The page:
The mayor’s Ford pickup truck has 4-wheel drive, but that didn’t help him when he headed home Tuesday evening to his Whitlock Heights neighborhood and hit a sheet of ice.
“I slid in and just barely touched a car. It wasn’t like a wreck. The only thing that got damaged was my ego,” Tumlin said. “So I was sitting there and a guy came out and gave me a scarf, and I walked a mile and a half in loafers up the hill.”
Some of his neighbors stood outside and enjoyed the sight of the mayor almost as much as the bloody marys they sipped, he said.
“They weren’t watching quietly,” Tumlin said with a laugh. “They were having some good guffaws, so I was glad when I finally got traction and could get away because I was completely humbled.”
Tuesday evening, the mayor joined his neighbors in taking pillows and other supplies over to the 130 children trapped at Hickory Hills Elementary School.
His son, Ty Tumlin, left his Atlanta office at 12:45 p.m. on Tuesday for Marietta to pick up his 14-month-old daughter, Madison, who was at daycare. He never made it.
The mayor’s wife, Jean Alice Tumlin, said she received a text message at 2:45 a.m. Wednesday reporting that her son was still stuck on I-75 by Howell Mill Road.
“He had no water and no food, and he had left before he had lunch, so I was concerned because you know, water, just to have a sip of water,” she said.
Ty Tumlin finally pulled over to the side of the road when a car allowed him to move out of a center lane, parked, and walked a couple of miles to the home of a relative.
“It was like 12 degrees, and he just had a fleece,” Jean Alice Tumlin said.
Wednesday morning, when he started to walk back to his car, Russ Bonds, a lawyer for Coca-Cola Co., spotted Ty Tumlin and drove him there.
No power outages reported
Meantime, the mayor was having his own problems. Wednesday morning, the mayor returned to his truck to find that it had been struck from behind, causing it to lurch forward and hit the car parked in front of it.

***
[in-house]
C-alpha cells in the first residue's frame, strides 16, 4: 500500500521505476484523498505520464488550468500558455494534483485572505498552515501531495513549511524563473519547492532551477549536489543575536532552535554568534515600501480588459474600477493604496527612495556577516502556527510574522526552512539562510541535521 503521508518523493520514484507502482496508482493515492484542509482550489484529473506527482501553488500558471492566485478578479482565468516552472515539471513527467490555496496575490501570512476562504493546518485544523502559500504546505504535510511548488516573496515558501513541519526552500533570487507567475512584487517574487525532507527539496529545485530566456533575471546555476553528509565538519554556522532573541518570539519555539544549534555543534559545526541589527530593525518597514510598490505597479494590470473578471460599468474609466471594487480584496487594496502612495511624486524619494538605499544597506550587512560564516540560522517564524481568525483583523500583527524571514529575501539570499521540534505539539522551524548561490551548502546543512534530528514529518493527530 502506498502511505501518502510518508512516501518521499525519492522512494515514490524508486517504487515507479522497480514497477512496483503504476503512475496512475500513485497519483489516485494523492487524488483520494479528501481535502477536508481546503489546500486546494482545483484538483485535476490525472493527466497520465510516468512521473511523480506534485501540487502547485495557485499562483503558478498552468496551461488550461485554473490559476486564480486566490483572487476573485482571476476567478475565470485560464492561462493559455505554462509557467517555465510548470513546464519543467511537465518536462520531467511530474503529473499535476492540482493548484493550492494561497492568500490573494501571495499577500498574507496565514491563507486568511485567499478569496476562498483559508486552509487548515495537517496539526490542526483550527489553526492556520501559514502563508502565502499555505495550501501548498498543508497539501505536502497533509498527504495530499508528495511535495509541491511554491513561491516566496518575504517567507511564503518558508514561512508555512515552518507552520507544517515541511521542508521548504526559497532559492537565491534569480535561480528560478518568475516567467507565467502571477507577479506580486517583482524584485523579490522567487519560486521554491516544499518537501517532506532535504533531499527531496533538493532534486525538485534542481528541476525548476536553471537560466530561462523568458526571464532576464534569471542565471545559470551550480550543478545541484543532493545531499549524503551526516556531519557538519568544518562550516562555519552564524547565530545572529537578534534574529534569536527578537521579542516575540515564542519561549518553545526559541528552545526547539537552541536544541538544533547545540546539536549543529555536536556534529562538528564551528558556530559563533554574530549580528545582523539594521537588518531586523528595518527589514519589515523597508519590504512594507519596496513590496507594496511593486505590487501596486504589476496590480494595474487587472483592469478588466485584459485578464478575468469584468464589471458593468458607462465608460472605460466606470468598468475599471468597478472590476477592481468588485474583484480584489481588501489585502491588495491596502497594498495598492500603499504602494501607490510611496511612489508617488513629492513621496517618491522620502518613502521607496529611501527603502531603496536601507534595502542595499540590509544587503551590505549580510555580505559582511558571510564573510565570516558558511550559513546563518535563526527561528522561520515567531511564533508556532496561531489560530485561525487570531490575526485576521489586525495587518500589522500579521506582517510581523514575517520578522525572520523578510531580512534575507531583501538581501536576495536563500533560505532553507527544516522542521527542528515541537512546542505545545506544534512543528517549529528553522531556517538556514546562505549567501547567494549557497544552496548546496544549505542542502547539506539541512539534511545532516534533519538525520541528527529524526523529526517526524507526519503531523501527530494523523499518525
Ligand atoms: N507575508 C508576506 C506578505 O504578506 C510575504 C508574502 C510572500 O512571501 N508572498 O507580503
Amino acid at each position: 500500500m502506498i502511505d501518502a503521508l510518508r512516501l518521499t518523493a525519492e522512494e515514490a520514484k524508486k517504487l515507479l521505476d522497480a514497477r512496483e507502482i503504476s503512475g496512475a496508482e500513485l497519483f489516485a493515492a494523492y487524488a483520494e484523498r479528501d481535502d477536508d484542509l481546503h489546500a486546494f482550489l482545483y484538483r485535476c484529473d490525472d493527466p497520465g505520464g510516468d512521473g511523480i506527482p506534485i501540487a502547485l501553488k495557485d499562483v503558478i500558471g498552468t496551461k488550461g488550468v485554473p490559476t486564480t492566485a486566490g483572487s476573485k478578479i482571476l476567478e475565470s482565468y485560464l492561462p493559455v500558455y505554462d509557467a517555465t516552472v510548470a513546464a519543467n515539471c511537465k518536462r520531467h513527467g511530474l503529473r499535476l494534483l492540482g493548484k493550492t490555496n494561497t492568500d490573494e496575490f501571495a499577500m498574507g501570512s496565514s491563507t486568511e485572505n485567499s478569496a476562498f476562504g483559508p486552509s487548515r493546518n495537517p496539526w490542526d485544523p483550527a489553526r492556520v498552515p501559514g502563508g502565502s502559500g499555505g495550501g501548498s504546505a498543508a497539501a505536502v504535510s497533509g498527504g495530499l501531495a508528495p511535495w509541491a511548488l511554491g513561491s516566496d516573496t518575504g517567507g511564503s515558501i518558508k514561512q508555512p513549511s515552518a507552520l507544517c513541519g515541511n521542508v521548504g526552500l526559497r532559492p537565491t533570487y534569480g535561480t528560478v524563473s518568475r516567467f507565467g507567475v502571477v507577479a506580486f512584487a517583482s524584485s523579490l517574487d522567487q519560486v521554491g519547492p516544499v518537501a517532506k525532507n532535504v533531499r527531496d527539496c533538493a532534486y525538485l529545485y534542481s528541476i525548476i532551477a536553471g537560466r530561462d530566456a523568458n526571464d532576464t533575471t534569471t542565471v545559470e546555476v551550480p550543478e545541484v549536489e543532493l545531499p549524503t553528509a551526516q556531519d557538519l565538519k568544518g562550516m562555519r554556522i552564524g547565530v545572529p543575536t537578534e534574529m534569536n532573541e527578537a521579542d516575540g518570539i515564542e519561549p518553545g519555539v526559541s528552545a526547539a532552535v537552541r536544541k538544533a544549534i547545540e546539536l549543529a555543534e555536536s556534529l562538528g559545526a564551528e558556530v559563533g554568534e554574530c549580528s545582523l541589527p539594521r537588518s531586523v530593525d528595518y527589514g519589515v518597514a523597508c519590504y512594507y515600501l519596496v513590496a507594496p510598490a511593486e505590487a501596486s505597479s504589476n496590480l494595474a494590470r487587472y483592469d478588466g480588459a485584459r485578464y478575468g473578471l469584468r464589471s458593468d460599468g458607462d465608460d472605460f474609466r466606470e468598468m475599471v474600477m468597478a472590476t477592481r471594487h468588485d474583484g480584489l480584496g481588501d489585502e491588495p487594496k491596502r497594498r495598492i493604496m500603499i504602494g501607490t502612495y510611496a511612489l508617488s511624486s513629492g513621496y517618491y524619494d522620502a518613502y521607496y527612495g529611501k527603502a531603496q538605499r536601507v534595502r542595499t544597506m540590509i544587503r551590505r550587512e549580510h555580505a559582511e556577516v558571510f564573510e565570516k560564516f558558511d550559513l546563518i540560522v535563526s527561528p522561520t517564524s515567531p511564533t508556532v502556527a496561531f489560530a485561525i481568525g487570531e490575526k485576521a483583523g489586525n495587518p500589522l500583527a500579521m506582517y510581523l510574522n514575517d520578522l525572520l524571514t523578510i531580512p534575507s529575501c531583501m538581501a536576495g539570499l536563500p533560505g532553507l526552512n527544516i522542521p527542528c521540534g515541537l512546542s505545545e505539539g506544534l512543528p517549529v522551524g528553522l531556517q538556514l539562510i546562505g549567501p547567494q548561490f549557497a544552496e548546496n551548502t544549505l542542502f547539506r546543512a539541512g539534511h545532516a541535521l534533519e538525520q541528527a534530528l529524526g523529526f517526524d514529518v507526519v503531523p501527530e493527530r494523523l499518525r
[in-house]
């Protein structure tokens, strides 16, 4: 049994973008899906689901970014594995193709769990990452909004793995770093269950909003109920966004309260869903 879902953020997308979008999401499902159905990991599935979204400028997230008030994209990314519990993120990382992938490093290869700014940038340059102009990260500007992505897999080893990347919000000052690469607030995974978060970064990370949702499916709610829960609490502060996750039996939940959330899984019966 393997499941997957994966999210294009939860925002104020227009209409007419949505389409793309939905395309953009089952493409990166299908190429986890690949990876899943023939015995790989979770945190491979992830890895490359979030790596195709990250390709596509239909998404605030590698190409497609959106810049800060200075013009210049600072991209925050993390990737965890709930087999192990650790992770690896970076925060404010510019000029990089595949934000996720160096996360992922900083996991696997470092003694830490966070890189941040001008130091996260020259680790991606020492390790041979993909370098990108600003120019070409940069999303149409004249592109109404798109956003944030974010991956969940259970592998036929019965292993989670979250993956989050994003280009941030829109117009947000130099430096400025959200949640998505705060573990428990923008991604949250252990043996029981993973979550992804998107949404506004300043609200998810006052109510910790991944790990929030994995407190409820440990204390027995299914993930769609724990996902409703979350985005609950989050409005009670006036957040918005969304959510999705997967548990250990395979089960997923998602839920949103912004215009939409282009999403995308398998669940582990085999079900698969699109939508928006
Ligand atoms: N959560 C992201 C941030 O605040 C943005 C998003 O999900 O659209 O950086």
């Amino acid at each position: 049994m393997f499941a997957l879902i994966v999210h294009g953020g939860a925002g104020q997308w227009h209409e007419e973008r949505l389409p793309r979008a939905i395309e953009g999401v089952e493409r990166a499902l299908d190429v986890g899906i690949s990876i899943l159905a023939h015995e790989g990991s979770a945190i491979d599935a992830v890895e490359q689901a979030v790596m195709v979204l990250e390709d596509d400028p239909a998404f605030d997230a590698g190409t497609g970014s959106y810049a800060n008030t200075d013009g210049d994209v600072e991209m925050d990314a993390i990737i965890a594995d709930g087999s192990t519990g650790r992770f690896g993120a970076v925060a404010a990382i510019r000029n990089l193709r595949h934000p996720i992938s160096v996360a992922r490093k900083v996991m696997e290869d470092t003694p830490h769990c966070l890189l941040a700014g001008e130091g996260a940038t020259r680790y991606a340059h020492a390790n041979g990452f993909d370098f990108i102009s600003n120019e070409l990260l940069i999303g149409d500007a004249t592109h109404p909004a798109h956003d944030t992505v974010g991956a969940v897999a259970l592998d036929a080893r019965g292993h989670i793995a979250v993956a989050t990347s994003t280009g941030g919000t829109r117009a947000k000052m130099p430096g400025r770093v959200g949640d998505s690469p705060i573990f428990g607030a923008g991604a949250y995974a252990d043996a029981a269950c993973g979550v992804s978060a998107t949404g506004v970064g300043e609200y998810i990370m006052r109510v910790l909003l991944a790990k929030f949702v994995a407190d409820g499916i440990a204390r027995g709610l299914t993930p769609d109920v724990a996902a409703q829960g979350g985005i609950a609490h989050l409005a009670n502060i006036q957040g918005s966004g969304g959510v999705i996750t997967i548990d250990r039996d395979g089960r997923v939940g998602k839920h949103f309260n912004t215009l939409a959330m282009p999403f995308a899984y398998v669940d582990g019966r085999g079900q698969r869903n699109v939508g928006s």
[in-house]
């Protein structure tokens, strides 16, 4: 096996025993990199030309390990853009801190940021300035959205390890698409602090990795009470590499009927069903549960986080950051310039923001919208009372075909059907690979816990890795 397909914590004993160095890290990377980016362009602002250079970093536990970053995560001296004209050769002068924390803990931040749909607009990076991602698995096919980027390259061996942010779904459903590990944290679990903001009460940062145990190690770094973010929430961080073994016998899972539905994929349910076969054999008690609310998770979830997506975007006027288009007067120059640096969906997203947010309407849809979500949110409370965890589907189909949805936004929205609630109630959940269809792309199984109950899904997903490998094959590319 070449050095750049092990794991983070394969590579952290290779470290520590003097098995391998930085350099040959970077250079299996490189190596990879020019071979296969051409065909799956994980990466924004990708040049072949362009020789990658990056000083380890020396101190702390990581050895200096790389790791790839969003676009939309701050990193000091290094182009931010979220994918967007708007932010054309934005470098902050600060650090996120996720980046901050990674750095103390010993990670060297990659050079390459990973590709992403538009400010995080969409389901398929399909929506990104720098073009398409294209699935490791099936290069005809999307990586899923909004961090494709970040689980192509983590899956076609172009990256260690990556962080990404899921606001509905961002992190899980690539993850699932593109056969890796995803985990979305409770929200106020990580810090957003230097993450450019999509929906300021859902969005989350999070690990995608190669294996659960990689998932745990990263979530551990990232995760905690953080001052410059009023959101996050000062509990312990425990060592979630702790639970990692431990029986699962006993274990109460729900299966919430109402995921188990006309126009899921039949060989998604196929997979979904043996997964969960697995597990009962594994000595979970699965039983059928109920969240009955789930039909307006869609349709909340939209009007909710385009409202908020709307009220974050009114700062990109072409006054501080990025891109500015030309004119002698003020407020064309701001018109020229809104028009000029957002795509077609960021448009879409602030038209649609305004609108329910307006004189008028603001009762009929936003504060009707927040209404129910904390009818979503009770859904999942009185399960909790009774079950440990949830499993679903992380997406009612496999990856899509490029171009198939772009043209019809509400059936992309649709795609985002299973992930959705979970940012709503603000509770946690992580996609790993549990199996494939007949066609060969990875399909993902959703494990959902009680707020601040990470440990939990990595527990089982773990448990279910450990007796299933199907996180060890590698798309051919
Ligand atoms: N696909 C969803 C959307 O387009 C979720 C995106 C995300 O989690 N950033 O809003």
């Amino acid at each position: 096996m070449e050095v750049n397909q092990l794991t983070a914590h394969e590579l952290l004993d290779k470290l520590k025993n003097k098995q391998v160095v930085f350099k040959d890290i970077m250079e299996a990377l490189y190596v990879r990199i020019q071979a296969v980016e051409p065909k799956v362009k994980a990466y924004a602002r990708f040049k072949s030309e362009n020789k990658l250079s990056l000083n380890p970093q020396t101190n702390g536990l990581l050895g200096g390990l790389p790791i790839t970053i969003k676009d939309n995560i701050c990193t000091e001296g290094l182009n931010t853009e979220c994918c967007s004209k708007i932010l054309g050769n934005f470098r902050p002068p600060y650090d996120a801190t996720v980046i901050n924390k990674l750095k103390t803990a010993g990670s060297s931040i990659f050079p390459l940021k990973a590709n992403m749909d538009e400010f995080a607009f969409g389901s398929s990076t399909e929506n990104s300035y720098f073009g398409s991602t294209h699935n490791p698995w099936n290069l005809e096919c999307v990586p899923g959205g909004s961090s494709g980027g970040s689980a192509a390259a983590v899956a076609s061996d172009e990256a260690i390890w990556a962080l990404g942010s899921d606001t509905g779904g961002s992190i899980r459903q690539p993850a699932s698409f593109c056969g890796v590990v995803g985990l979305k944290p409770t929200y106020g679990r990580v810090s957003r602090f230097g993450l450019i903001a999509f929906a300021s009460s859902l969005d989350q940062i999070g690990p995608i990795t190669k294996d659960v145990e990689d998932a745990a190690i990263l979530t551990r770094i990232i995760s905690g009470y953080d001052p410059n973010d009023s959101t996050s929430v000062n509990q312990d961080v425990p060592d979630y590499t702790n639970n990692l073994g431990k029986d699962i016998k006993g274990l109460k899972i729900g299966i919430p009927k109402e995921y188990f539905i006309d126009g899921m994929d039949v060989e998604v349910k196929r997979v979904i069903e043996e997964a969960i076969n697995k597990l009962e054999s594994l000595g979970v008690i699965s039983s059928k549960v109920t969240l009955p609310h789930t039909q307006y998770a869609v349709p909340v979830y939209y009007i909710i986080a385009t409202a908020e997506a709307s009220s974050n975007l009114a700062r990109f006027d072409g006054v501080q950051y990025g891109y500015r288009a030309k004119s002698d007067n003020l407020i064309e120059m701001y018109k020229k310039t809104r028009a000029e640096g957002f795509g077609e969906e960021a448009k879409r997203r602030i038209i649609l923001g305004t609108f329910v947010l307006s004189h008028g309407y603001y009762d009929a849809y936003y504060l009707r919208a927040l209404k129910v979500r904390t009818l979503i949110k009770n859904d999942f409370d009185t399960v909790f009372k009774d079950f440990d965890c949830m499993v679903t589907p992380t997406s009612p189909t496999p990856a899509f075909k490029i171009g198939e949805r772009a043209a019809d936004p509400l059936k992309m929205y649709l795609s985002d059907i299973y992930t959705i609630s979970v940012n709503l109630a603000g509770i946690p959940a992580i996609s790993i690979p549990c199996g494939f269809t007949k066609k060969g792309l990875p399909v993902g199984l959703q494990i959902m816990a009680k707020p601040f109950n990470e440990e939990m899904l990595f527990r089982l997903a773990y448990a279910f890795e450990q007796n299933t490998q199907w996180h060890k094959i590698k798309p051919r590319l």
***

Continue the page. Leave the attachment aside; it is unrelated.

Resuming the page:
“Someone said, ‘Somebody hit you, and you hit the other guy and knocked him down the hill,’” the mayor said.
But aside from a few fender-benders, Tumlin said things could have been worse. He had yet to hear of a power outage as of Wednesday afternoon.
“That mitigates the emotional side of it,” he said. “You’re always worried about weather deaths, but I hadn’t heard that. Part of it is because I think we kept the utilities on.”
Marietta Police responded to 911 calls, driving stranded people to shelters such as the one at Roswell Street Baptist Church. WellStar Health System said its hospitals took in more than 100 people and provided them food and shelter Tuesday night.
Tumlin said he spent some of this storm watching time Tuesday evening at Shillings on the Square.
“I was a good boy because I didn’t want to be caught drinking a beer while my town was in chaos,” he said.
His generation remembers the snowstorm of 1973.
“And then the snow jam of ’82,” he said. “And then you remember ’93 and 2011, so you’re talking about 12 days in our history where these things just pop up out of nowhere.”
Events of the last two days underscored how many commuters pass through the city, which only magnifies a crisis.
“People going out Powder Springs, people going out Whitlock. Could we ever have enough (support) that people could drive home without sliding on ice? In my opinion, no,” Tumlin said. “But we can keep them safe and keep them alive and help people in distress and take them to Roswell Street Baptist Church and where our school system fed hundreds of children,” he said.
During a visit Wednesday morning at Lockheed Elementary School, Tumlin said he met six women who were stranded Tuesday evening and had spent the night with the children there.
“They joined in and helped babysit the kids,” Tumlin said. “People helped each other just like Russ Bonds helped my son. I think the city did what it could and the county did what it could. I think you’re going to hear a lot of hero stories of people that helped each other.”